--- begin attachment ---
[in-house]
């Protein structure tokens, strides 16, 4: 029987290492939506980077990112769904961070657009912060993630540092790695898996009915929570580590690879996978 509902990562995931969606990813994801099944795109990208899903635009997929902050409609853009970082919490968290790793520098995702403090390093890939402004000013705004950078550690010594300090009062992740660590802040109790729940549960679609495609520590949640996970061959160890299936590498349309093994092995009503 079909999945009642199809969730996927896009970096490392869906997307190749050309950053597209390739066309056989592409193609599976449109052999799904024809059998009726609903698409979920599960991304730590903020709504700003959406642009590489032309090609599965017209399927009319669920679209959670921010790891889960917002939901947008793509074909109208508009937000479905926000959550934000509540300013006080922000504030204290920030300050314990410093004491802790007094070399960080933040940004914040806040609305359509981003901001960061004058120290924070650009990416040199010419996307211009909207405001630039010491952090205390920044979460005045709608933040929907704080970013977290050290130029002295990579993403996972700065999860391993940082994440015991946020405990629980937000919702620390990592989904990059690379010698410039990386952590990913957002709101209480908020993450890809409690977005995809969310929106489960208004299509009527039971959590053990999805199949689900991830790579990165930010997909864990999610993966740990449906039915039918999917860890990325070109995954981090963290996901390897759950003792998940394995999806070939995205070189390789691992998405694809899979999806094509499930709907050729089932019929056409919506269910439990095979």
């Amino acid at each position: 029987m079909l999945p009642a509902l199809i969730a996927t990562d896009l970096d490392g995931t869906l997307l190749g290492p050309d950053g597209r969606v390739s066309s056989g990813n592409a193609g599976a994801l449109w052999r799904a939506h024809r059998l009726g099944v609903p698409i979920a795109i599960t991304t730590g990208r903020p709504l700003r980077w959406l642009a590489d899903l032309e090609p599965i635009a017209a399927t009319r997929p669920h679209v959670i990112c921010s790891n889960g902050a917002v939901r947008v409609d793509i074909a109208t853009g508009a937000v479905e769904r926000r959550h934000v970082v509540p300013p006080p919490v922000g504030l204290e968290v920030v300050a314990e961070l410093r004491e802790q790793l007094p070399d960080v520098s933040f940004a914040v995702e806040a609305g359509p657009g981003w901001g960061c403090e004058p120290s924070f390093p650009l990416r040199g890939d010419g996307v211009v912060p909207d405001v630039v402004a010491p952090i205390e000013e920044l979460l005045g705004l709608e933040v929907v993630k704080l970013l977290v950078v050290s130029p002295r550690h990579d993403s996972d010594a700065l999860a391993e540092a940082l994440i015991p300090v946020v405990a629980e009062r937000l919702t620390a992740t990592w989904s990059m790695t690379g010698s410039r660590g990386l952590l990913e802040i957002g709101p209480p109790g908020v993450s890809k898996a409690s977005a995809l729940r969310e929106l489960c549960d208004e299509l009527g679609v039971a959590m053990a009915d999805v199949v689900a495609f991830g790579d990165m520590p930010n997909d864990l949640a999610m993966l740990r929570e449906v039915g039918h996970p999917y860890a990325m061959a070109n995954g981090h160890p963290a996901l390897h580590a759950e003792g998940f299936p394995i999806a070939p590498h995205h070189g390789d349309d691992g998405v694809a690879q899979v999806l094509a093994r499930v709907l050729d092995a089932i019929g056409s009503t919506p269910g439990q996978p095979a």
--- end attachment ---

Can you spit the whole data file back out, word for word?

[in-house]
């Protein structure tokens, strides 16, 4: 029987290492939506980077990112769904961070657009912060993630540092790695898996009915929570580590690879996978 509902990562995931969606990813994801099944795109990208899903635009997929902050409609853009970082919490968290790793520098995702403090390093890939402004000013705004950078550690010594300090009062992740660590802040109790729940549960679609495609520590949640996970061959160890299936590498349309093994092995009503 079909999945009642199809969730996927896009970096490392869906997307190749050309950053597209390739066309056989592409193609599976449109052999799904024809059998009726609903698409979920599960991304730590903020709504700003959406642009590489032309090609599965017209399927009319669920679209959670921010790891889960917002939901947008793509074909109208508009937000479905926000959550934000509540300013006080922000504030204290920030300050314990410093004491802790007094070399960080933040940004914040806040609305359509981003901001960061004058120290924070650009990416040199010419996307211009909207405001630039010491952090205390920044979460005045709608933040929907704080970013977290050290130029002295990579993403996972700065999860391993940082994440015991946020405990629980937000919702620390990592989904990059690379010698410039990386952590990913957002709101209480908020993450890809409690977005995809969310929106489960208004299509009527039971959590053990999805199949689900991830790579990165930010997909864990999610993966740990449906039915039918999917860890990325070109995954981090963290996901390897759950003792998940394995999806070939995205070189390789691992998405694809899979999806094509499930709907050729089932019929056409919506269910439990095979």
């Amino acid at each position: 029987m079909l999945p009642a509902l199809i969730a996927t990562d896009l970096d490392g995931t869906l997307l190749g290492p050309d950053g597209r969606v390739s066309s056989g990813n592409a193609g599976a994801l449109w052999r799904a939506h024809r059998l009726g099944v609903p698409i979920a795109i599960t991304t730590g990208r903020p709504l700003r980077w959406l642009a590489d899903l032309e090609p599965i635009a017209a399927t009319r997929p669920h679209v959670i990112c921010s790891n889960g902050a917002v939901r947008v409609d793509i074909a109208t853009g508009a937000v479905e769904r926000r959550h934000v970082v509540p300013p006080p919490v922000g504030l204290e968290v920030v300050a314990e961070l410093r004491e802790q790793l007094p070399d960080v520098s933040f940004a914040v995702e806040a609305g359509p657009g981003w901001g960061c403090e004058p120290s924070f390093p650009l990416r040199g890939d010419g996307v211009v912060p909207d405001v630039v402004a010491p952090i205390e000013e920044l979460l005045g705004l709608e933040v929907v993630k704080l970013l977290v950078v050290s130029p002295r550690h990579d993403s996972d010594a700065l999860a391993e540092a940082l994440i015991p300090v946020v405990a629980e009062r937000l919702t620390a992740t990592w989904s990059m790695t690379g010698s410039r660590g990386l952590l990913e802040i957002g709101p209480p109790g908020v993450s890809k898996a409690s977005a995809l729940r969310e929106l489960c549960d208004e299509l009527g679609v039971a959590m053990a009915d999805v199949v689900a495609f991830g790579d990165m520590p930010n997909d864990l949640a999610m993966l740990r929570e449906v039915g039918h996970p999917y860890a990325m061959a070109n995954g981090h160890p963290a996901l390897h580590a759950e003792g998940f299936p394995i999806a070939p590498h995205h070189g390789d349309d691992g998405v694809a690879q899979v999806l094509a093994r499930v709907l050729d092995a089932i019929g056409s009503t919506p269910g439990q996978p095979a």